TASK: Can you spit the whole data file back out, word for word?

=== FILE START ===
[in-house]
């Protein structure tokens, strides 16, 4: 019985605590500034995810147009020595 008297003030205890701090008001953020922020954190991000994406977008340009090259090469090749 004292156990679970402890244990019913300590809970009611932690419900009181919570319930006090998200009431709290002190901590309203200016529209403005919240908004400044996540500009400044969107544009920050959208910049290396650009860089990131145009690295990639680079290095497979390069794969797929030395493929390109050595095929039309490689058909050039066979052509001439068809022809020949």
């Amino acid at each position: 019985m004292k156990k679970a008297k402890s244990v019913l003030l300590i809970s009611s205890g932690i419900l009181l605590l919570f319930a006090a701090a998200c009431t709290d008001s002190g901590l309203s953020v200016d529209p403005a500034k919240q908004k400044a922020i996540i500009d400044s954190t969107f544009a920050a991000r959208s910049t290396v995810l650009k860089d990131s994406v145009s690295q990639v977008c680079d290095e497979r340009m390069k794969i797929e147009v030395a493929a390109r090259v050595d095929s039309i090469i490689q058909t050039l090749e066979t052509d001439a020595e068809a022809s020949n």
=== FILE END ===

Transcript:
[in-house]
């Protein structure tokens, strides 16, 4: 019985605590500034995810147009020595 008297003030205890701090008001953020922020954190991000994406977008340009090259090469090749 004292156990679970402890244990019913300590809970009611932690419900009181919570319930006090998200009431709290002190901590309203200016529209403005919240908004400044996540500009400044969107544009920050959208910049290396650009860089990131145009690295990639680079290095497979390069794969797929030395493929390109050595095929039309490689058909050039066979052509001439068809022809020949």
């Amino acid at each position: 019985m004292k156990k679970a008297k402890s244990v019913l003030l300590i809970s009611s205890g932690i419900l009181l605590l919570f319930a006090a701090a998200c009431t709290d008001s002190g901590l309203s953020v200016d529209p403005a500034k919240q908004k400044a922020i996540i500009d400044s954190t969107f544009a920050a991000r959208s910049t290396v995810l650009k860089d990131s994406v145009s690295q990639v977008c680079d290095e497979r340009m390069k794969i797929e147009v030395a493929a390109r090259v050595d095929s039309i090469i490689q058909t050039l090749e066979t052509d001439a020595e068809a022809s020949n």